Joe Biden Visits George Floyd Protest Site in Delaware and Speaks with Community Leaders at Church
Joe Biden spoke with local leaders in Wilmington, Delaware, on Monday morning after speaking with people at George Floyd protest sites on Sunday
Joe Biden spoke with people at a George Floyd protest site on Sunday and then met with a group of community leaders at a Delaware church on Monday morning.
Biden's campaign shared an image of the presumptive 2020 Democratic presidential nominee kneeling with a young black man and little girl at a protest site in Wilmington on Sunday. "We are a nation in pain, but we must not allow this pain to destroy us," Biden, 77, wrote in a statement alongside the photo, which was shared on Instagram, Facebook, and Twitter on Sunday.
"We are a nation enraged, but we cannot allow our rage to consume us. We are a nation exhausted, but we will not allow our exhaustion to defeat us," Biden said.
The next day, the former vice president met with community leaders, including Delaware Rep. Lisa Blunt Rochester, at Bethel AME Church in Wilmington. A pair of posts on Biden's Instagram Story showed him sitting, listening to community leaders, and taking notes at the church on Monday morning.
Meanwhile, Trump urged governors to increase arrests, according to the Associated Press, which also reported that Biden promised local community leaders at the Delaware church that he vows to address "institutional racism" in his first 100 days in office if elected president in November.
"Hate just hides. It doesn’t go away, and when you have somebody in power who breathes oxygen into the hate under the rocks, it comes out from under the rocks," Biden said at the church on Monday morning.
Biden's activity on Sunday and Monday marks the second and third time the former vice president has been photographed outside his home in the past week, where he was self-quarantined in recent months as part of a nationwide social distancing effort to slow the spread of the COVID-19 respiratory illness.
The pandemic has killed 104,300 in the U.S. as of June 1, according to the New York Times. The COVID-19 illness has disproportionately impacted the black community, according to the Centers for Disease Control.
The coronavirus crisis took a backseat in the minds of many Americans in recent days, as protests occurred in cities across the country following the killing of George Floyd, an unarmed black man in Minneapolis who died in police custody on May 25 after a white officer pinned him to the ground with a knee on his neck.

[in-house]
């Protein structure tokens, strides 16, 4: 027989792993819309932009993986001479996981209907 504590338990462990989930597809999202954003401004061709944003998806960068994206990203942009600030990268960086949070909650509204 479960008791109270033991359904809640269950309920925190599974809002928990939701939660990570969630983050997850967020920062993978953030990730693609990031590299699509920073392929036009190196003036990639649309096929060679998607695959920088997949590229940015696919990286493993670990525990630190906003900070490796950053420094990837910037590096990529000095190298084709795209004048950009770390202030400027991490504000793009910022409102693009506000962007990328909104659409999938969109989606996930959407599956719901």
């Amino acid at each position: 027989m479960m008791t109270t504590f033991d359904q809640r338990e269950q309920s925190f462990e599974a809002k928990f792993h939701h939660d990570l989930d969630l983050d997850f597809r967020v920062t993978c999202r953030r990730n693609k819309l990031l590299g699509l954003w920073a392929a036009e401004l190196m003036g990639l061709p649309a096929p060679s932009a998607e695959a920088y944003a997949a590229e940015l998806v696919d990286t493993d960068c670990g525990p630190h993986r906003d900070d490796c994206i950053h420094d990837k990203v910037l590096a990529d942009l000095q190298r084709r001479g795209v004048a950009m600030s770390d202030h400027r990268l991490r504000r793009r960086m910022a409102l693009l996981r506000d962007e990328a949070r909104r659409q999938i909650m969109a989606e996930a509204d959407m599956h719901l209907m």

Minneapolis Police Chief Medaria Arradondo told CNN he believes the three officers with Chauvin were "complicit" in Floyd's death. "Silence and inaction — you're complicit. You're complicit," he said. "If there were one solitary voice that would have intervened ... that's what I would have hoped for."
Floyd's death sparked outrage that led to demonstrations in cities across the U.S. over the weekend.
The protests resulted in chaotic clashes with police after a number of cities enforced overnight curfews. Harrowing videos on social media in recent days showed police using violence against individuals at protest sites, including the use of rubber bullets, tear gas, clubs, and other riot gear. In one instance, a video showed a police cruiser driving into protesters in New York City. In another, an officer pointed a gun at a group of protesters before being restrained by another officer. A semi-truck barreled into a peaceful gathering of protesters along Minneapolis' I-35W highway.
Police departments across the country also reported injuries to officers, while the Associated Press reported Sunday night that at least 4,100 people were arrested over the weekend.
The Times reported a man in Louisville, Kentucky, was killed as police and the National Guard fired into a crowd of protesters. The outlet also reports two people in Davenport, Iowa, were killed. Beyond the loss of human life, buildings and police vehicles were set on fire in a number of cities across the nation.
President Donald Trump appeared to egg protesters on in a series of tweets over the weekend, calling protesters "thugs" on Thursday and seemed to threaten military violence against demonstrators. Trump was briefly ushered into a White House bunker on Friday night as protests took place outside across Washington D.C.
Floyd's brother, Philonise Floyd, spoke with both Biden and Trump on Friday. Philonise said Trump "didn't give me the opportunity to even speak" during their phone call.
"It was so fast," Philonise said of his phone call with Trump. "He didn't give me the opportunity to even speak. It was hard. I was trying to talk to him but he just kept like pushing me off like 'I don’t want to hear what you’re talking about.' I just told him I want justice. I said that I can't believe that they committed a modern-day lynching in broad daylight."
On Monday, Biden is scheduled to speak with mayors from Los Angeles, Atlanta, Chicago and St. Paul, Minnesota in a virtual call.
"The only way to bear this pain is to turn all that anguish to purpose," Biden's statement on social media read. "And as President, I will help lead this conversation — and more importantly, I will listen, just as I did today visiting the site of last night's protests in Wilmington."